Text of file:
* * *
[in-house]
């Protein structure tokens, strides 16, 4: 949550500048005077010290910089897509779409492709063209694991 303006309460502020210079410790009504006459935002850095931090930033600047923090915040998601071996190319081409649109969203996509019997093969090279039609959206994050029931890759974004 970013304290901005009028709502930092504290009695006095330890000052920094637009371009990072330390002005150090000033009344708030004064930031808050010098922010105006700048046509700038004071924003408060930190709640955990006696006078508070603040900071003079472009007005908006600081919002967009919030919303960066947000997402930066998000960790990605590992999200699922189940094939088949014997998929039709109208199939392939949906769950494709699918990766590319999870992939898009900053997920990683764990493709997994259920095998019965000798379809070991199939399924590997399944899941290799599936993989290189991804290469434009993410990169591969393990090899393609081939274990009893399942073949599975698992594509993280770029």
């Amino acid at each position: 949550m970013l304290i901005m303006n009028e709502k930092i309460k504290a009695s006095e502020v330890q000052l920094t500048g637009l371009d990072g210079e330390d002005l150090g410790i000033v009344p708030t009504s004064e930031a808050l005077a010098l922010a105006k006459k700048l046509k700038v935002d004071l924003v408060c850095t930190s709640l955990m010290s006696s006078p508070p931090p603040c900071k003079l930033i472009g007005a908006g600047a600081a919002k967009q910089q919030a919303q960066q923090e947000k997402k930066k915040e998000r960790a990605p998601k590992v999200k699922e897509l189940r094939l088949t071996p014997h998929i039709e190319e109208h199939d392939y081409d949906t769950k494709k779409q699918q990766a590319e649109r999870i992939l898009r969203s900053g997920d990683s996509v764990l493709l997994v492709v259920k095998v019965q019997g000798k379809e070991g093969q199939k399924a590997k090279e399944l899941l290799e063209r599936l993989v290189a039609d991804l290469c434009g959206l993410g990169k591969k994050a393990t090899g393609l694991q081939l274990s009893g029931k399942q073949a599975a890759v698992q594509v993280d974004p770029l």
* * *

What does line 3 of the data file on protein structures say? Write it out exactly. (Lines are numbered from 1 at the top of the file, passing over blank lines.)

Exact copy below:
């Amino acid at each position: 949550m970013l304290i901005m303006n009028e709502k930092i309460k504290a009695s006095e502020v330890q000052l920094t500048g637009l371009d990072g210079e330390d002005l150090g410790i000033v009344p708030t009504s004064e930031a808050l005077a010098l922010a105006k006459k700048l046509k700038v935002d004071l924003v408060c850095t930190s709640l955990m010290s006696s006078p508070p931090p603040c900071k003079l930033i472009g007005a908006g600047a600081a919002k967009q910089q919030a919303q960066q923090e947000k997402k930066k915040e998000r960790a990605p998601k590992v999200k699922e897509l189940r094939l088949t071996p014997h998929i039709e190319e109208h199939d392939y081409d949906t769950k494709k779409q699918q990766a590319e649109r999870i992939l898009r969203s900053g997920d990683s996509v764990l493709l997994v492709v259920k095998v019965q019997g000798k379809e070991g093969q199939k399924a590997k090279e399944l899941l290799e063209r599936l993989v290189a039609d991804l290469c434009g959206l993410g990169k591969k994050a393990t090899g393609l694991q081939l274990s009893g029931k399942q073949a599975a890759v698992q594509v993280d974004p770029l």